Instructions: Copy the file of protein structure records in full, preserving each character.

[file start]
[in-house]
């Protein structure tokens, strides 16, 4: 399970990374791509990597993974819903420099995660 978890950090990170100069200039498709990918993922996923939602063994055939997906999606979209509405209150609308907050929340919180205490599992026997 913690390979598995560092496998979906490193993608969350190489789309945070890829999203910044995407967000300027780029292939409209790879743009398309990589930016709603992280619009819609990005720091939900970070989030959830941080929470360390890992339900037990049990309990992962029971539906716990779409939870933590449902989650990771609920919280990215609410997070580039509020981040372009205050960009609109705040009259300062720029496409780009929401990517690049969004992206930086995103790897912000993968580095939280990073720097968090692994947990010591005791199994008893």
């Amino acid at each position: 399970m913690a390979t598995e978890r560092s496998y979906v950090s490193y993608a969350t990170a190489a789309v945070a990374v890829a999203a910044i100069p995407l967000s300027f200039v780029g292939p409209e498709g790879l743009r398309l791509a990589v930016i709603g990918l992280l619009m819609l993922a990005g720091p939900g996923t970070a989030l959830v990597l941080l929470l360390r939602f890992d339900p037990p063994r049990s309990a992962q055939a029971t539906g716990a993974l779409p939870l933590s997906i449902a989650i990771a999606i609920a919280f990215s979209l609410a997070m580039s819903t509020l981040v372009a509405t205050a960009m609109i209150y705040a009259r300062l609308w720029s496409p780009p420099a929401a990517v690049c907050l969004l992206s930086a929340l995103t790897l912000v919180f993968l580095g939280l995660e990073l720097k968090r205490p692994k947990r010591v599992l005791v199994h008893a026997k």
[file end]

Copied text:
[in-house]
């Protein structure tokens, strides 16, 4: 399970990374791509990597993974819903420099995660 978890950090990170100069200039498709990918993922996923939602063994055939997906999606979209509405209150609308907050929340919180205490599992026997 913690390979598995560092496998979906490193993608969350190489789309945070890829999203910044995407967000300027780029292939409209790879743009398309990589930016709603992280619009819609990005720091939900970070989030959830941080929470360390890992339900037990049990309990992962029971539906716990779409939870933590449902989650990771609920919280990215609410997070580039509020981040372009205050960009609109705040009259300062720029496409780009929401990517690049969004992206930086995103790897912000993968580095939280990073720097968090692994947990010591005791199994008893």
């Amino acid at each position: 399970m913690a390979t598995e978890r560092s496998y979906v950090s490193y993608a969350t990170a190489a789309v945070a990374v890829a999203a910044i100069p995407l967000s300027f200039v780029g292939p409209e498709g790879l743009r398309l791509a990589v930016i709603g990918l992280l619009m819609l993922a990005g720091p939900g996923t970070a989030l959830v990597l941080l929470l360390r939602f890992d339900p037990p063994r049990s309990a992962q055939a029971t539906g716990a993974l779409p939870l933590s997906i449902a989650i990771a999606i609920a919280f990215s979209l609410a997070m580039s819903t509020l981040v372009a509405t205050a960009m609109i209150y705040a009259r300062l609308w720029s496409p780009p420099a929401a990517v690049c907050l969004l992206s930086a929340l995103t790897l912000v919180f993968l580095g939280l995660e990073l720097k968090r205490p692994k947990r010591v599992l005791v199994h008893a026997k």